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5 Tips For Better Business Travel

by Mr Credit Card

This is a guest post by Bucksome, a baby boomer trying to make the most of her money while saving for retirement. Read more about her at Buck$ome Boomer’s Journey to Retirement. Subscribe to her RSS feed to follow new posts.

My work requires occasional business travel throughout the year to client sites and conferences. When I started traveling for business it was a much more enjoyable experience as airplanes were less crowded, served free meals (with silverware) and security screening was a breeze. We all know that’s not the case today.

I can’t really blame the airlines for packed flights and nickel and diming us when you look at the price of flights. Ticket prices were regularly 2-3 times higher 15 years ago than they are today (without adjusting for inflation).

Even so there are benefits to business travel as well as hidden costs. With planning and a few easy steps you can make business travel a better experience.

Loyalty Programs

Join all the membership travel programs you can whether its for airlines, hotels or rental car agencies. Not just for the miles or points which can result in free travel (like credit cards reviewed at Ask Mr. Credit Card). The other reason you want to sign up for these programs is the perks received during travel.

Hotels may offer free drinks, upgraded rooms or breakfast to award program members. Being driven straight to the rental car and avoiding the check-in line removes stress after traveling all day. All you have to do is sign up for the agency loyalty program.

Unless you accrue a lot of miles on a single airline being a frequent flyer is not likely to get you upgraded. But if they have to bump someone and if everything else is equal being a frequent flyer member may tip the scale so you make the flight.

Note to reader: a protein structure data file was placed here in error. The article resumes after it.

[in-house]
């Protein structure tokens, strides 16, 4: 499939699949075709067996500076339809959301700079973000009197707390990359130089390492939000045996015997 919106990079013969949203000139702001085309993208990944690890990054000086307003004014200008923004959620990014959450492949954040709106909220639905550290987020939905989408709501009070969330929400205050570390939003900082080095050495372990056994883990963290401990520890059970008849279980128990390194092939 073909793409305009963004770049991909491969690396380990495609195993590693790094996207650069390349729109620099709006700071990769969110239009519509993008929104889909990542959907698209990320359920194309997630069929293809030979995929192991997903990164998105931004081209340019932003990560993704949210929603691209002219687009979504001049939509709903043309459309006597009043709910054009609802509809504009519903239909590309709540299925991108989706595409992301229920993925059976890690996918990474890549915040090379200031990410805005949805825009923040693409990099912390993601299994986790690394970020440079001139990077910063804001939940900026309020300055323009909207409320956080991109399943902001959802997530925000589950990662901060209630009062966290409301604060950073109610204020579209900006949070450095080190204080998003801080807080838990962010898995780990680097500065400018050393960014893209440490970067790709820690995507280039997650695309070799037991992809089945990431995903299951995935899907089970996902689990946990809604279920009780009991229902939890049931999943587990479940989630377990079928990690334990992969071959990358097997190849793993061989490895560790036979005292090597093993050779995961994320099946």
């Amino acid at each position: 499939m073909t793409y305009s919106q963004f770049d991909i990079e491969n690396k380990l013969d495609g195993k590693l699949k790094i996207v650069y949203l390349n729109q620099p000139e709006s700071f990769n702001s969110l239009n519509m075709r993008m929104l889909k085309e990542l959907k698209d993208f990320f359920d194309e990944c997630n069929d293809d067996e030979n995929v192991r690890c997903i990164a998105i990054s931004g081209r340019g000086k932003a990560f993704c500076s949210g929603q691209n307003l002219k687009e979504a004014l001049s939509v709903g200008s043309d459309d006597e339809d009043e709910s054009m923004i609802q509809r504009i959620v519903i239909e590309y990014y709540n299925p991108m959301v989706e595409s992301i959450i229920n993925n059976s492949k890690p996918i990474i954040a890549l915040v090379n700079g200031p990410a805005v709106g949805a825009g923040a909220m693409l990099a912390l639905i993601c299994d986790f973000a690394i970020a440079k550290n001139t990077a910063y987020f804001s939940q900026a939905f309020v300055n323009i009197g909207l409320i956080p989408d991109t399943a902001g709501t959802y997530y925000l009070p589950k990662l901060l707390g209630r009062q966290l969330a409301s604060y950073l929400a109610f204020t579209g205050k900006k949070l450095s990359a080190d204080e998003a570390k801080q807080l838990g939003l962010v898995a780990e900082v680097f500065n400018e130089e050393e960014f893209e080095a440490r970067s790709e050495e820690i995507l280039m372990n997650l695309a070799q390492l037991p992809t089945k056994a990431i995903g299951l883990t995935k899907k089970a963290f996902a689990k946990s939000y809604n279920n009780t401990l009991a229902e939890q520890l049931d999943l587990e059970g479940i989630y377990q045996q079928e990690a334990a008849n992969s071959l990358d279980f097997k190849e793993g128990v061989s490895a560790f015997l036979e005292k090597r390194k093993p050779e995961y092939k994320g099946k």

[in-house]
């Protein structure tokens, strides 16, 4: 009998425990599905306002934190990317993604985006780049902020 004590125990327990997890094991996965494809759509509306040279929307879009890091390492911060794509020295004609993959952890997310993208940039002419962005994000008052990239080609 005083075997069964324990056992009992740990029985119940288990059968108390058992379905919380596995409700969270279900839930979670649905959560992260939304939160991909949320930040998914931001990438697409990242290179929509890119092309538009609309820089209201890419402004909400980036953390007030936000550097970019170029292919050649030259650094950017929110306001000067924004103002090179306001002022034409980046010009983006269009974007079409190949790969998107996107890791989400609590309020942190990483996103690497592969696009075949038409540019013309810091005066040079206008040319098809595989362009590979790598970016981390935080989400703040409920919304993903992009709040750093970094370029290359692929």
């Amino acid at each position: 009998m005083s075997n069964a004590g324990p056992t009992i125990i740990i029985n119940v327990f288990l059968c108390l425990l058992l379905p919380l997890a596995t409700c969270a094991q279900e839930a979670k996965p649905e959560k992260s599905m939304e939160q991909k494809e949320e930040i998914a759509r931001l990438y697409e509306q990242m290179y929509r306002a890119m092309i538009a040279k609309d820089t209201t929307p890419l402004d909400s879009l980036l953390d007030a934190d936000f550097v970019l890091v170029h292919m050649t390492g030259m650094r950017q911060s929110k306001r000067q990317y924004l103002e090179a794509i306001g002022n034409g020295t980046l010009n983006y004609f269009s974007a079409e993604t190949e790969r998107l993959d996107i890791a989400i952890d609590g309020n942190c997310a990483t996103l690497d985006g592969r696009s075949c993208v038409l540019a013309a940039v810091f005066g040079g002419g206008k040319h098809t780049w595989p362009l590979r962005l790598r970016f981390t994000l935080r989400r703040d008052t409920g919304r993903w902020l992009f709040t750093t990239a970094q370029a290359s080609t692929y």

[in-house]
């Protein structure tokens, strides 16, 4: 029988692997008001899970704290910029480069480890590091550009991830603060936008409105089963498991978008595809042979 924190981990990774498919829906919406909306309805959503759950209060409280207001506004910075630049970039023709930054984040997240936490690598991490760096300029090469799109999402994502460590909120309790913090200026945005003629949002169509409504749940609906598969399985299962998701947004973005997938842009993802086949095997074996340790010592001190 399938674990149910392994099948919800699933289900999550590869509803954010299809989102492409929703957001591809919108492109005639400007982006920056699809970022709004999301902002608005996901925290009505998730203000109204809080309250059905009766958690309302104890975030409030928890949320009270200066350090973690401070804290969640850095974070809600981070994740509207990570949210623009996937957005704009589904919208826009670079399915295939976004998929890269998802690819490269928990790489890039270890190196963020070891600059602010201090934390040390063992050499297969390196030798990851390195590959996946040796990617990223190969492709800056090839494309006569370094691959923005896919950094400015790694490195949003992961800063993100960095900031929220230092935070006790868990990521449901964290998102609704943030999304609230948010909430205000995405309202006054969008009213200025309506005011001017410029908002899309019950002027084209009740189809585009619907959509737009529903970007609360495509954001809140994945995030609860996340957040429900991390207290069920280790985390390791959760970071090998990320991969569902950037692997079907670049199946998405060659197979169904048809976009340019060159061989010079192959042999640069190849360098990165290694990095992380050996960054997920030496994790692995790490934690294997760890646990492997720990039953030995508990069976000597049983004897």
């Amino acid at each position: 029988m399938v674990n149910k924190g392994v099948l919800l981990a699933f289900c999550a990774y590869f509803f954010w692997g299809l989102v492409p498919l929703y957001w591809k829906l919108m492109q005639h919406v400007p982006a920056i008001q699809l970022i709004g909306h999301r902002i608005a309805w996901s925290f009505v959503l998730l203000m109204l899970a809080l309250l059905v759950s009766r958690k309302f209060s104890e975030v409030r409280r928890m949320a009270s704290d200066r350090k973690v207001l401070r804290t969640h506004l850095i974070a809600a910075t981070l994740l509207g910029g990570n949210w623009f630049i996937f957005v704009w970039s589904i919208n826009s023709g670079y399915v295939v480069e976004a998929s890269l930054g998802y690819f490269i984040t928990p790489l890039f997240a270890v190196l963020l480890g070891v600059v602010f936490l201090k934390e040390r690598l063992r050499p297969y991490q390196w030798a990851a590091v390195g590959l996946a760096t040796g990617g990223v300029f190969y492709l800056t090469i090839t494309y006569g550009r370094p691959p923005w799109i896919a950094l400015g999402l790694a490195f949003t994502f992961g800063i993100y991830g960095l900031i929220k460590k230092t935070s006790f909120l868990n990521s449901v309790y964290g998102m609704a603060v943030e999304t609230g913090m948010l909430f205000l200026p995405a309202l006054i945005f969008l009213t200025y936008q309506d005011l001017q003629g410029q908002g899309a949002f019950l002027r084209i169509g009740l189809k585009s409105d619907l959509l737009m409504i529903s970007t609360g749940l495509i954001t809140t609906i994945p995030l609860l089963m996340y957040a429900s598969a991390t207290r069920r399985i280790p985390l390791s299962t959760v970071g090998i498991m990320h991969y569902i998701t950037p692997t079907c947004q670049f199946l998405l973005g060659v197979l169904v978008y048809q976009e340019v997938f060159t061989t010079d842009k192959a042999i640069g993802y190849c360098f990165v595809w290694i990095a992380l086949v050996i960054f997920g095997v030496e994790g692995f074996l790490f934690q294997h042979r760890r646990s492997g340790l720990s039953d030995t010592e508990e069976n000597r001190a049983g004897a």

Travel Timing

If at all possible avoid business trips during high-volume travel times. Spring breaks and two weeks before Christmas are awful. Not only are the planes full but the travelers are not experienced. Lack of experience results in these travelers’ transactions taking more time meaning longer waits at check-in, security and even food kiosks.

Another timing tip is being selective about which days of the week to travel. I loathe traveling on weekends and especially Friday nights because again this is a busy time for leisure travelers.

Choosing a Hotel

At first, it’s fun to stay in “fancy” hotels and order room service. That wears off fast and the priorities when selecting a hotel change. My priorities are breakfast, workout room, Internet access and a restaurant onsite or within walking distance. I don’t want to have to pay for the Internet access or breakfast either.

This means my hotel of choice is a Courtyard or Hampton Inn instead of the Four Seasons or Westin.

Advance Check-in

Part of the flight experience has to do with where you’re sitting. Business travel is often not planned far enough in advance to either be assigned a seat or avoid the dreaded middle seat.

Always check-in online as soon as offered by the airline and select a better seat. I do this even when I have my preferred aisle trying to score the exit row or at least be closer to the front of the plane for faster exit.

If you are checking baggage some airlines charge a lesser fee if done in advance online so you can save your company some money as well.

Be Prepared

When flying dress for a quick trip through security. It’s not the day to wear that studded belt. This means slip-on shoes and light jewelry for me. I also organize my carry on items in advance to ease the screening process.

If the travel day will last more than a couple of hours bring or food before boarding. Many flights I’ve been on sell out of the onboard food items leaving passengers further back with hunger pangs.

Summary

Business travel doesn’t have to be a bad experience. Use these tips and have an impact on your next trip.

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